What We’re Following: A Shift in U.S. Prison Policy
President Obama issued several executive actions related to criminal-justice reform of the country’s federal prison system, including a ban on solitary confinement for juvenile offenders and a call for wardens to increase the amount of time inmates spend outside their cells. The measures come after the most successful year yet for solitary-reform advocates that saw significant reductions in the use of isolation in several states. The U.S. currently holds more inmates in restrictive housing than any other democratic country in the world.
Demonstrations-Turned-Traffic-Jams: Hundreds of taxi cabs and demonstrators blocked traffic in several French cities in protest of Uber and other “non-traditional” car services, arguing that drivers of such companies hold unfair advantages. Police responded by firing tear gas at protesters, some of whom set fire to car tires. Uber is no stranger to backlash from cab drivers: Last year alone, protests against the American company took place on six different continents.
The Private Sector’s Response to Flint: A coalition of some of America’s biggest companies promised to deliver 6.5 million bottles of water to the Michigan city in order to provide clean drinking water for 10,000 schoolchildren through the end of this year. The Flint crisis is above all a human tragedy: The negative effects of the lead discovered in the city’s water supply can be lifelong and irreversible. But it also represents a failure by government—one that has now created a gap for private-sector philanthropy to fill.
“If I wanted to do it for the compensation, I would be better off using that time to flip burgers or go wash windows.” —Johan Rooryck, who edits academic journals
“If the data was accurate it’d be something to celebrate, but we know it’s not accurate.”—Lisa Maatz, a lobbyist for women’s rights in education, on zero reports of rape at many American colleges
“Is today’s toddler with a tablet going to be tomorrow’s curmudgeon in the face of a brain-machine interface? I suspect that that will be the case.” —Chris Lucas, who studies computer science and learning
Funeral directors … played a key role in the civil-rights movement. Not only did they care for those who died in lynchings, protests, and other conflicts, but they also staged large-scale funerals—for Emmett Till, Medgar Evers, and others—that galvanized Americans to the civil-rights cause. They provided bail money when activists were jailed, and offered their premises for meetings. Hearses and funeral-home cars became a way to ferry civil-rights leaders, including Martin Luther King Jr., around the South inconspicuously. On the night that King was assassinated, a funeral-home worker, acting as his chauffeur, was one of the last people to see him alive.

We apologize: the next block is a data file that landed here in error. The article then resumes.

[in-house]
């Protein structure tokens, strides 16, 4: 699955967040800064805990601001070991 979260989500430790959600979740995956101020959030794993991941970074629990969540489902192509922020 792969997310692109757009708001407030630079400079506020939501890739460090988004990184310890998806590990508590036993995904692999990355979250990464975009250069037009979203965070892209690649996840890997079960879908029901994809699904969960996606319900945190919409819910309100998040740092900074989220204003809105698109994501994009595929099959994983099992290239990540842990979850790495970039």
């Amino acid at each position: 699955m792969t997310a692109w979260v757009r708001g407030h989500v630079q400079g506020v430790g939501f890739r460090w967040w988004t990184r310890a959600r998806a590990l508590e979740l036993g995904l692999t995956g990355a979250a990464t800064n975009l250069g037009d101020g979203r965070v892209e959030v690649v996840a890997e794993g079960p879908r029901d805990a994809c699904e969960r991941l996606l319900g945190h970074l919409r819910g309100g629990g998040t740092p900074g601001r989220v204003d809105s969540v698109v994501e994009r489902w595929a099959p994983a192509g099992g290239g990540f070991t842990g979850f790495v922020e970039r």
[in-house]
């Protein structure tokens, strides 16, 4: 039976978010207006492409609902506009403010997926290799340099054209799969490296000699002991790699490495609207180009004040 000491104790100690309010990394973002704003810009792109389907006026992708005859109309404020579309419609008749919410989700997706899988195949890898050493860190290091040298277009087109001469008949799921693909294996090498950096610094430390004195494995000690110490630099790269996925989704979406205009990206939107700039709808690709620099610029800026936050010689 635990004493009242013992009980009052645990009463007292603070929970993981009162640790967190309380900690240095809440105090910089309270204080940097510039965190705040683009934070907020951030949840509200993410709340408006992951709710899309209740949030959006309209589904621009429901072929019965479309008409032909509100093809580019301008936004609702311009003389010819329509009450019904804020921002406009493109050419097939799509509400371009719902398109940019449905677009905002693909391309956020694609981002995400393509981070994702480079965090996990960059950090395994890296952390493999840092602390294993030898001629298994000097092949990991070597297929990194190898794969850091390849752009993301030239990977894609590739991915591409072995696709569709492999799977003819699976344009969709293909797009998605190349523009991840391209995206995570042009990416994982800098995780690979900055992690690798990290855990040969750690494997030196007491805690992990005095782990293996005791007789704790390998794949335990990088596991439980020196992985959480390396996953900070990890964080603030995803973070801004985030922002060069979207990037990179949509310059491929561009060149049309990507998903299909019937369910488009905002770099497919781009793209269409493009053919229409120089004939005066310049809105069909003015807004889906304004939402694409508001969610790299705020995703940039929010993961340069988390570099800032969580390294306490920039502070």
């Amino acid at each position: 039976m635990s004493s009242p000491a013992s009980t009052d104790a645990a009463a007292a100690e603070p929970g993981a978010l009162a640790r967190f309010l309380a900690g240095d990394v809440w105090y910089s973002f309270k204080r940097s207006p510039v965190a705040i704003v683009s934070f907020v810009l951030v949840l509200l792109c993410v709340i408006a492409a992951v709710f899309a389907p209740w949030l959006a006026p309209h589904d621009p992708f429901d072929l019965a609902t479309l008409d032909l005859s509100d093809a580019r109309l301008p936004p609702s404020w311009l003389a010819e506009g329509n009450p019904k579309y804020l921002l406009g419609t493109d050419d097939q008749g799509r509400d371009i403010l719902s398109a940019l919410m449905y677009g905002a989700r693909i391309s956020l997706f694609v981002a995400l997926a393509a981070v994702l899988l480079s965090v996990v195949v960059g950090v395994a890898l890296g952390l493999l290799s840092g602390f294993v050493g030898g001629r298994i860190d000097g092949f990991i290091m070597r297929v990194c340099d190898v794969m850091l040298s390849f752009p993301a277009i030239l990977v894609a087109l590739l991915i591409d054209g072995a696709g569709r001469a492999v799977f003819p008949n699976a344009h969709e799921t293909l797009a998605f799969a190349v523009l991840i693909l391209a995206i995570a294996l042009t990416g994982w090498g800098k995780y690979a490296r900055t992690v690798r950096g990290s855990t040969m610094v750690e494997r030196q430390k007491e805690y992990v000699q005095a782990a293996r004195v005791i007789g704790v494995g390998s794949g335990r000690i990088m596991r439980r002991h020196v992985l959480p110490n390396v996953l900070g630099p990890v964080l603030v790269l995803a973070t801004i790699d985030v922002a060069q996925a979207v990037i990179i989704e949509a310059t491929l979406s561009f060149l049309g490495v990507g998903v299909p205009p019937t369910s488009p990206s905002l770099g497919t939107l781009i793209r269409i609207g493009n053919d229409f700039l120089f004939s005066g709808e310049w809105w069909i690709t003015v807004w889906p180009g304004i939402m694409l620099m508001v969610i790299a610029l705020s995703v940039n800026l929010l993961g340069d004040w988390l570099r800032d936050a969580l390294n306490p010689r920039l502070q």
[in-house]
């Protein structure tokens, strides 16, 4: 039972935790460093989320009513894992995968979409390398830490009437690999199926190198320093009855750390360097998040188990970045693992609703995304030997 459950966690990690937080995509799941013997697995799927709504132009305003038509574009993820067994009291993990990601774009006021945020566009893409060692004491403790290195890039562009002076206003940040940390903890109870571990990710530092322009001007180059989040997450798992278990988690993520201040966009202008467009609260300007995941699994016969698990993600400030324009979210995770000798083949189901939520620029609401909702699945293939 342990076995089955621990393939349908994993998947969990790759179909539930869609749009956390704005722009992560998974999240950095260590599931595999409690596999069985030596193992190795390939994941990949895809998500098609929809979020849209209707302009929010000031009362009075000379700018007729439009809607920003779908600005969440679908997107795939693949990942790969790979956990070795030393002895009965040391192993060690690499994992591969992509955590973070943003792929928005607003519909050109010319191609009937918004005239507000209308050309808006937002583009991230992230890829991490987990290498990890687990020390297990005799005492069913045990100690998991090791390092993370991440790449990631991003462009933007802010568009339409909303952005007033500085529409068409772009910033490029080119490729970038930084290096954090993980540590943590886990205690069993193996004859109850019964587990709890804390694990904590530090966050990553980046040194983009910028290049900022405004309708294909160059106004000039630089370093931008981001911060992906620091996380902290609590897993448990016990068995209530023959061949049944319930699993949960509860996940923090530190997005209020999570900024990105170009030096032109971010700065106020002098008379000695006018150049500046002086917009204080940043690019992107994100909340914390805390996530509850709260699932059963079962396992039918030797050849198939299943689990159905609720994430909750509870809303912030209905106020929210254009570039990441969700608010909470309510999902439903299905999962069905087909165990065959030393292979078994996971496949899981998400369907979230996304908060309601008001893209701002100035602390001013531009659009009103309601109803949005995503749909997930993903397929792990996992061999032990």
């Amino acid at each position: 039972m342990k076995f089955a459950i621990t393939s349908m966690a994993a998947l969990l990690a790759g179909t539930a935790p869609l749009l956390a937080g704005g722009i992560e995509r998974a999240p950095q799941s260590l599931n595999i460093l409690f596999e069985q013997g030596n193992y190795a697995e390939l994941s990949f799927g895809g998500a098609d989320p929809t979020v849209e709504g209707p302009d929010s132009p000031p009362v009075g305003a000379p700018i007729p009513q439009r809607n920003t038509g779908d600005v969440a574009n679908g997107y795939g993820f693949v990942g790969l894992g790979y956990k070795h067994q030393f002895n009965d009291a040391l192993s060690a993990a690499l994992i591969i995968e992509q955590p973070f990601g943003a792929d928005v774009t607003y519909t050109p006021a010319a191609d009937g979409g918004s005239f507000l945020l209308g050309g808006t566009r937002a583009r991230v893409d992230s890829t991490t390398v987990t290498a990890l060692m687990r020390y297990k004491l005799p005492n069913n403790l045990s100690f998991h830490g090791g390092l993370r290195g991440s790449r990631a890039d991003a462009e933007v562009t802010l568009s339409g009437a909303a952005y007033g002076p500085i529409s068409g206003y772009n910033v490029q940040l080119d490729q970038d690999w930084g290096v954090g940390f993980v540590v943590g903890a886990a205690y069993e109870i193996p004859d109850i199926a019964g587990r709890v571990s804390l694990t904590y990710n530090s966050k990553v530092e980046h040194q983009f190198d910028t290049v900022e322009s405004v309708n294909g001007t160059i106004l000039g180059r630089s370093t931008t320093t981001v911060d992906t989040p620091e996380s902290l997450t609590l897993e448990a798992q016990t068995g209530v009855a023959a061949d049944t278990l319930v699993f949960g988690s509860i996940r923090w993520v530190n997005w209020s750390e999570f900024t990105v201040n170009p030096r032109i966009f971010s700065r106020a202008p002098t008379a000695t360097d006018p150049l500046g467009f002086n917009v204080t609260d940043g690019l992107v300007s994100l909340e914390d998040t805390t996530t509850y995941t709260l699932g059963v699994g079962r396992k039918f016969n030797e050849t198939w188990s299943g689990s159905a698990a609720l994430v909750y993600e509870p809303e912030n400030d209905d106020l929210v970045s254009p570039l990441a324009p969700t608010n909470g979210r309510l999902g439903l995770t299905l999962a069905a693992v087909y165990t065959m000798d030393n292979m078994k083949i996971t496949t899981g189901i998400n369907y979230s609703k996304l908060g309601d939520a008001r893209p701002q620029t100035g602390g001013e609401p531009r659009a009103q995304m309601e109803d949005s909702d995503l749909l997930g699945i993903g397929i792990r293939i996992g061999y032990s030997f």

But those in the industry, both black and white, also faced scrutiny for their perceived profiteering. In 1963, the British writer Jessica Mitford published a muckraking volume The American Way of Death, which sharply criticized the excesses of the then-$1.6 billion dollar funeral business. … Mitford’s findings prompted an examination of the industry. But black funeral directors reacted somewhat dismissively to the book, according to [historian Suzanne E.] Smith. She paraphrases their thinking like this: “Nobody is going to tell us we can’t have an elaborate funeral. We are the ones came when the lynching happened and we picked up the bodies off the ground. We have an elaborate funeral because that’s our tradition and that’s our way of honoring people.”
1. When the __________ was first invented, some believed its existence would persuade world leaders to settle conflicts through diplomacy rather than war.
Psychedelics really need to be reclassified in the U.S. It’s preposterous that completely non-addictive (even anti-addictive, if several studies are to be considered), demonstrably safe molecules, some with thousands of years of human use and almost no directly attributable deaths, should be classified as Schedule 1 drugs. Especially something like psilocybin or LSD, both of which have been shown in numerous studies to have a number of medical and psychiatric benefits with very little risk to most people.
The bottom line is that no one should spend even an hour in prison or a dime in penalty for making a personal choice to use a substance to alter their own consciousness. No other person—certainly no government—can claim any right to tell you what you can do with it. If anything at all can be called yours, it’s your consciousness.
Another reader speaks from personal experience:
I had clinically diagnosed PTSD—woke up sweating and screaming several nights a week for years. One guided session with LSD and I was cured. No further symptoms, and it’s been years.
These drugs are called criminal. The real criminal activity is depriving millions of vets, rape victims, and others in desperate need of the opportunity for healing.